I recently hired an assistant—someone to work remotely with me on projects, social media and client management. Even though this person won’t be working out of my office in Portland, Oregon, I decided to advertise the position locally. I know that there’s a lot of talent in this city, and given the flexible hours and OK-ish pay, I thought I’d have a pretty good chance at finding a fit. I was blown away by the quality of candidates—it was ah-mazing.
And then I was on the other side of the hiring table.
It’s extraordinarily hard to evaluate fit, experience and even talent based on a piece of paper. Duh, right? No, seriously. It’s really, really hard. Maybe more so for someone like me, who finds it pretty easy to figure out someone’s unique “career capital,” even on paper, by noticing their special career threads. With almost every applicant, there was one differentiator that was appealing to me.
I planned ahead. I knew I might have a number of qualified candidates to choose from, so I asked each applicant to answer three additional questions (see my ad here) to give me some insight about “fit” and interests. Now, I know this isn’t the most scientific way to assess fit and personality, but I needed something other than just a resume. I’m glad I did: the 42 applicants (Oh yes! I took down the ad after 72 hours) were mostly qualified and skilled for the job.
I debated whether to include these questions.
Why? I know, from my clients, that jumping through additional application hoops is a frustrating and demoralizing activity. And I wanted the process to be easy. This job, after all, isn’t with Google or Microsoft. I didn’t want to add too much pressure. It’s also no longer an employer’s job market, and who better to recognize that in her hiring process than this career coach? But seeing as I was only asking for a resume and cover letter, it didn’t seem like a huge burden to ask a few unique questions.
Did I have an ulterior motive for asking the questions? Yes. Was it to see if they would follow instructions? Nope. That felt a little too adversarial for me—like a “trap”: Job Seeker versus Hiring Company. My motive was more about the message behind the questions. “Hey job seeker, we’re in this together—I know you’re looking for a cool gig. And you appreciate that I’m trying to find someone who fits my needs.” Plus, this would give me a sense of their writing style and insight into their personality and interests. I was also looking for authenticity. How genuine was their response to “why this job?”
Now I had to find the right one.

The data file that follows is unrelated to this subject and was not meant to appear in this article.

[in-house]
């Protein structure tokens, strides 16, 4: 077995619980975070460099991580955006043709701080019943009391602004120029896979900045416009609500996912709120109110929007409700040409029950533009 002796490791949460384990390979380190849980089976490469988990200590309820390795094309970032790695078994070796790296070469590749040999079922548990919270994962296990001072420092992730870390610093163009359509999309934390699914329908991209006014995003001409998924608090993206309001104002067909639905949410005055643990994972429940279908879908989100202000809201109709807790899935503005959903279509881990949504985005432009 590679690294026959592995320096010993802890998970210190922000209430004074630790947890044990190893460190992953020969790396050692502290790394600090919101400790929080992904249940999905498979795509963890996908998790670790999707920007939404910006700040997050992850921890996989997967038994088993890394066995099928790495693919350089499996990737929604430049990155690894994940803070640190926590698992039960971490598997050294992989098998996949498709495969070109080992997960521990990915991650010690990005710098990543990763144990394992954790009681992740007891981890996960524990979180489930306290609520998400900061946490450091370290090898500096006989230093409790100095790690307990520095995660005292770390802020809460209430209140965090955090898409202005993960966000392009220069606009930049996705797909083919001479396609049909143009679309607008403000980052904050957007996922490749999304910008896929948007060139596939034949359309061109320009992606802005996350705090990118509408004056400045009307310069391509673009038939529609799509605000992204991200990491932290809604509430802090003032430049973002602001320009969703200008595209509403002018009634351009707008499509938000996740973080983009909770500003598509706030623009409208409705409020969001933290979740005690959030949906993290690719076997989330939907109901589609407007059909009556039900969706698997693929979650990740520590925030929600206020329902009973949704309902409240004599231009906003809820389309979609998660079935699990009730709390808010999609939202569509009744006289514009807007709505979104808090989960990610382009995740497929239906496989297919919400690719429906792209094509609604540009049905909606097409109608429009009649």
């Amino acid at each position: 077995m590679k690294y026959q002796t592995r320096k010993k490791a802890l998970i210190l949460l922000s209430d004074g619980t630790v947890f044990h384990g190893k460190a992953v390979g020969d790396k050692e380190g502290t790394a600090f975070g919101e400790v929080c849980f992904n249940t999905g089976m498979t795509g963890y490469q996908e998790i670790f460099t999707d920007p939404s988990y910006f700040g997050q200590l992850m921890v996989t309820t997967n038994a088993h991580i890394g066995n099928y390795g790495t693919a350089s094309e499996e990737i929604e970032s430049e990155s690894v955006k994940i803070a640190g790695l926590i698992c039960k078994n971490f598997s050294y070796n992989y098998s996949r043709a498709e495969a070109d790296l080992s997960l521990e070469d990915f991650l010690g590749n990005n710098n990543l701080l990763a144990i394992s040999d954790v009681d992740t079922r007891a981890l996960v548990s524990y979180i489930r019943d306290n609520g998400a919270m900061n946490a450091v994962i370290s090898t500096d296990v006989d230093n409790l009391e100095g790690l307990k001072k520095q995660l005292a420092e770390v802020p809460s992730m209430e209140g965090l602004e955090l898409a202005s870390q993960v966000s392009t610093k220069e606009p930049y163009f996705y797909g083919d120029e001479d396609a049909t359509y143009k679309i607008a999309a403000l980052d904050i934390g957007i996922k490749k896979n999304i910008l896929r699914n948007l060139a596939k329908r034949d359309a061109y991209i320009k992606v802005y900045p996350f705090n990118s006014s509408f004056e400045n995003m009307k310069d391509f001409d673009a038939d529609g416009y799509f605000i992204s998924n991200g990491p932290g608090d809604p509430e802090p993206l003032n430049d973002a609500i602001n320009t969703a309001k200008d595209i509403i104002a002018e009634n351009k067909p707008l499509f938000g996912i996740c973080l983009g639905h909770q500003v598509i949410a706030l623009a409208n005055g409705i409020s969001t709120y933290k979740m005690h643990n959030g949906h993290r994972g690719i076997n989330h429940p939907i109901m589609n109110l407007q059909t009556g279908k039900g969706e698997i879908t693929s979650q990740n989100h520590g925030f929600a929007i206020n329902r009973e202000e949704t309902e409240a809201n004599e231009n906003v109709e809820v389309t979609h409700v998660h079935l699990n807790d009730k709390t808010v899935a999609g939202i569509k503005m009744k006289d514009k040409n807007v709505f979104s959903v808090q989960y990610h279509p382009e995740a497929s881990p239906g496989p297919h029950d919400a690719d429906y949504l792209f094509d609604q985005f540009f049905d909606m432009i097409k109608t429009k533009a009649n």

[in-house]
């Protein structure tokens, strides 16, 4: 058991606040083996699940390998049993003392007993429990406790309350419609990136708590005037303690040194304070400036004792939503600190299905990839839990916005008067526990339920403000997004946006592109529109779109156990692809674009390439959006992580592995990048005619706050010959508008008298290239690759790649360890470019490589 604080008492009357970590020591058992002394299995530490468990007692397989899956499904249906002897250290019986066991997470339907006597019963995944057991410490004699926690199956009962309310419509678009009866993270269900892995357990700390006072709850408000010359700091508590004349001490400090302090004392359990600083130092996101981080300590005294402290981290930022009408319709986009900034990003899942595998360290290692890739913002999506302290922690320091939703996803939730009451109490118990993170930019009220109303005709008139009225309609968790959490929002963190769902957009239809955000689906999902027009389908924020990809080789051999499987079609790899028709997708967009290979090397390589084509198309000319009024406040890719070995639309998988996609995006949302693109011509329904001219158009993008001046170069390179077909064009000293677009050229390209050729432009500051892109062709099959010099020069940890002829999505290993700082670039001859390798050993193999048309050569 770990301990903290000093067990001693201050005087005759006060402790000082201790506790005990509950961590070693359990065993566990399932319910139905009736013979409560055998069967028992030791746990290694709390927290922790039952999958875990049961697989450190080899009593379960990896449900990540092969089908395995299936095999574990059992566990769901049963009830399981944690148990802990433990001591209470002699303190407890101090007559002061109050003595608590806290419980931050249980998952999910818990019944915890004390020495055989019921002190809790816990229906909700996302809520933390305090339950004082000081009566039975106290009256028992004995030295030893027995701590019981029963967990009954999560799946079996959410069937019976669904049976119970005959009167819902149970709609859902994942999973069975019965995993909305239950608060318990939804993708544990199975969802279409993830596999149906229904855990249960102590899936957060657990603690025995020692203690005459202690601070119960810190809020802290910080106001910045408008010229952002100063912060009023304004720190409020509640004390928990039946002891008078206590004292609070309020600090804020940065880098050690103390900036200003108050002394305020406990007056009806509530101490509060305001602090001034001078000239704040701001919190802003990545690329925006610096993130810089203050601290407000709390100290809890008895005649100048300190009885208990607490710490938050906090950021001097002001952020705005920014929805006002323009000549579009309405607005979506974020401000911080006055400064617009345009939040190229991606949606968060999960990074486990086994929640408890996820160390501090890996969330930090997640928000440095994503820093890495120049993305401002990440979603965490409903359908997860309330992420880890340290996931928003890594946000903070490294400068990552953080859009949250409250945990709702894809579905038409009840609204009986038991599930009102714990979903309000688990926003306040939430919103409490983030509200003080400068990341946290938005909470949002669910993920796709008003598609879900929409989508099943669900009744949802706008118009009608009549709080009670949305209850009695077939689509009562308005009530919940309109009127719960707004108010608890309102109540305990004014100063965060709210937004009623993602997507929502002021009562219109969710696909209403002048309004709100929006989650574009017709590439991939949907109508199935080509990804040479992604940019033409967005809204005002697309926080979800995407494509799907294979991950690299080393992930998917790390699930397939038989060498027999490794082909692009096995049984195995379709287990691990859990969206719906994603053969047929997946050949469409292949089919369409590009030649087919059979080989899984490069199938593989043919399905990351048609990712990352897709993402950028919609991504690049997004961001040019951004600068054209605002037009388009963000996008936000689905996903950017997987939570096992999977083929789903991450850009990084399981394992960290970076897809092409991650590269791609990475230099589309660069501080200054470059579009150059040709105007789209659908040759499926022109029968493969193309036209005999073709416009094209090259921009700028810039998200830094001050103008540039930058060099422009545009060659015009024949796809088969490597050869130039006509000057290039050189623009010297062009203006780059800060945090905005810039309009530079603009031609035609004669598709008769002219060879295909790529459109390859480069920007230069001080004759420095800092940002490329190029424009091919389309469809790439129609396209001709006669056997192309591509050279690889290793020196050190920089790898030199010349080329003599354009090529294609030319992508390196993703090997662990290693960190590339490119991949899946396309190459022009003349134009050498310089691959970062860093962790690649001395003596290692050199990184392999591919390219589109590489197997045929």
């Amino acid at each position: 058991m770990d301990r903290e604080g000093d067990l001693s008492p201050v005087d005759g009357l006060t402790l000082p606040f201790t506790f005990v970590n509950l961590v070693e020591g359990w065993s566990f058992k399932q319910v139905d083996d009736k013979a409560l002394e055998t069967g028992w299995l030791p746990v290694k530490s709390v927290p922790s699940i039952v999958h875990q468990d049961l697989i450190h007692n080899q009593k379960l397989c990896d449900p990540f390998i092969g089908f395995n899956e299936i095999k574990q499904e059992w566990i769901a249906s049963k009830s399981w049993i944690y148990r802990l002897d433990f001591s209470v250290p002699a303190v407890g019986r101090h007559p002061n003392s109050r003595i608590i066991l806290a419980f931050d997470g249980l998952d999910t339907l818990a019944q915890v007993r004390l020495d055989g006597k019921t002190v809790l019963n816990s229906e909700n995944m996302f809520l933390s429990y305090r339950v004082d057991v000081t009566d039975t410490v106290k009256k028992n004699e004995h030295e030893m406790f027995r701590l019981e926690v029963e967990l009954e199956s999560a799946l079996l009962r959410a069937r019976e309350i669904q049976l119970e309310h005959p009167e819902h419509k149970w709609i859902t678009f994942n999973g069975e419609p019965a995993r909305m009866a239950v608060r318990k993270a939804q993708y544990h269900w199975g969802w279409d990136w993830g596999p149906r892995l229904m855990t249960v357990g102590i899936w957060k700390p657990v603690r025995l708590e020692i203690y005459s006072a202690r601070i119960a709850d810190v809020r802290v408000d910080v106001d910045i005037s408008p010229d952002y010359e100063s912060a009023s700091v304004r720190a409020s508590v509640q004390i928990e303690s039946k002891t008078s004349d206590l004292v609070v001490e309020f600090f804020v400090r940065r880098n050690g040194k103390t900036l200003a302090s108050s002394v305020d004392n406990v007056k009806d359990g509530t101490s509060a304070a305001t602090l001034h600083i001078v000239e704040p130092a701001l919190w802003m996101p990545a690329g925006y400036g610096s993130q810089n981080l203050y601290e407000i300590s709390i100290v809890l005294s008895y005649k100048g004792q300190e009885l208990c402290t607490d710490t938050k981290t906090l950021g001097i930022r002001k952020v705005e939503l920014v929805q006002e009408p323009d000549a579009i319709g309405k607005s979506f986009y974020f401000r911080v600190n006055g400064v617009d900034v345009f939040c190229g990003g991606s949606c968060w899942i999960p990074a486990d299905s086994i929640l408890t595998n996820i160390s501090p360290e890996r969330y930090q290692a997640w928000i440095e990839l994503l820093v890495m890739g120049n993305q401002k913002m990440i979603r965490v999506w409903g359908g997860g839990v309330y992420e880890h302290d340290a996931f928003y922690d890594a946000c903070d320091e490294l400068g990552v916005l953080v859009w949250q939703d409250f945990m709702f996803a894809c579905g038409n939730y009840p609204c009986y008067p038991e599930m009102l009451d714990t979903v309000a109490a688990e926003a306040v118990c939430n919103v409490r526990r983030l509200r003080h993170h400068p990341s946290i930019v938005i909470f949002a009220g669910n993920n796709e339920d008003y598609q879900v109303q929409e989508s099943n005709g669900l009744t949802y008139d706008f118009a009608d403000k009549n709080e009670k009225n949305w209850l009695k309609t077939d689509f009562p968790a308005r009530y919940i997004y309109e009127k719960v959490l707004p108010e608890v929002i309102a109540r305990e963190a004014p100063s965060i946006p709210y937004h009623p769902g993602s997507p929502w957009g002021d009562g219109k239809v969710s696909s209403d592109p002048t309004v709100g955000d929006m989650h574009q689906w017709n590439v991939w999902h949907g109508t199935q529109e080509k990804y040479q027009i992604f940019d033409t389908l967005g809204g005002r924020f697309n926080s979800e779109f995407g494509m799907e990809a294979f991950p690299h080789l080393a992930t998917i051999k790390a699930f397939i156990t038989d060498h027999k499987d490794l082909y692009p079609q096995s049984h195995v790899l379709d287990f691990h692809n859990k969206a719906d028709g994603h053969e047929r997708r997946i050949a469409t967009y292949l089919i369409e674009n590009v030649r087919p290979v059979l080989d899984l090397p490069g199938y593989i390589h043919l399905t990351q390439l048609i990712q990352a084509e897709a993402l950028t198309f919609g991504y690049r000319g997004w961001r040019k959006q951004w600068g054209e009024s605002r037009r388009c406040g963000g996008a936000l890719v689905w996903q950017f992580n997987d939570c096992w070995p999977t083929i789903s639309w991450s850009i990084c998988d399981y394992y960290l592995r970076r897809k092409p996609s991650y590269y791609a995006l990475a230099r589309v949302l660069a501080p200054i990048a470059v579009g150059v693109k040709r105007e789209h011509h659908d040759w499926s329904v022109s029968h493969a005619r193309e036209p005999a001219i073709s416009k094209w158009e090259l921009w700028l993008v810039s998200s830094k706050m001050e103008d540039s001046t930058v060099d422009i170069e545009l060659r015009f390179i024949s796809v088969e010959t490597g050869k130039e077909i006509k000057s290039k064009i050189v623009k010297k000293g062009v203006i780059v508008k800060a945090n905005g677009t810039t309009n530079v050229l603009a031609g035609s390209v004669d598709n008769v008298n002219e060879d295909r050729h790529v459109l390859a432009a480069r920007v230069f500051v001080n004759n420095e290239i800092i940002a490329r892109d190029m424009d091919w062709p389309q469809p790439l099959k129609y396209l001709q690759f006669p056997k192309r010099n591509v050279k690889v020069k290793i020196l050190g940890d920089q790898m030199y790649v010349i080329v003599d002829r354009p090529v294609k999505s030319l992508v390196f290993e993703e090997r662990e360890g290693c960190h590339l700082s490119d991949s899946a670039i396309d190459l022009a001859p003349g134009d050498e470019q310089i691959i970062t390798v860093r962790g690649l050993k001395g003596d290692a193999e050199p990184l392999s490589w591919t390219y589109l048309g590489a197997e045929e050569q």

I narrowed it down to a short list of 10 who I wanted to interview. I worked through my criteria again and narrowed it down to 5. I invited each to interview (via Google hangout) with me. I decided to do a virtual interview because I wanted to see how comfortable they were with technology in a practical, real sort of way. One of the candidates had a problem with the video component, and how she handled it told me a lot about what it might be like working with her.
I tried to make the interview as casual and informal as possible, more of a conversation than a barrage of questions. When a candidate had done some research on me, I wasn’t creeped out at all (this is for those of you who think that looking at your interviewer’s LinkedIn profile prior to an interview is like stalking). They asked better questions and shared relevant examples from their experience that weren’t always obvious on their resume.
Bridget’s cover letter and resume caught my attention because she was direct and clear about how considering her would be a win-win for us both. She’s a graduate student. She’s studying publishing and has journalism and marketing experience. The bottom line: She was confident in how she presented her skills and experience. Not “I can do anything” but “this is what I do well and where I’ve had success.” That impressed the heck out me. Bridget knows what her career capital is!
And then I broke the rule.
So, I did what any good business owner does (and what experts caution against)—I trusted my intuition. I also heard my business coach whispering in my ear “Hire for where you’re going, not where your business is at this very moment.”
And that’s how I broke the number one rule of hiring: I made a subjective decision that went outside the boundaries of objective assessment of experience, skills and abilities. It’s impossible to make any hiring decision in a completely objective way. Trust that you’re a great candidate and put it down on paper. Be like Bridget.
I’m Stacey Lane: Career Coach | Transition & Career Strategist | Personal Brand Specialist
I help individuals with unique backgrounds find their perfect fit and effectively market themselves so they find work that is as interesting as they are.
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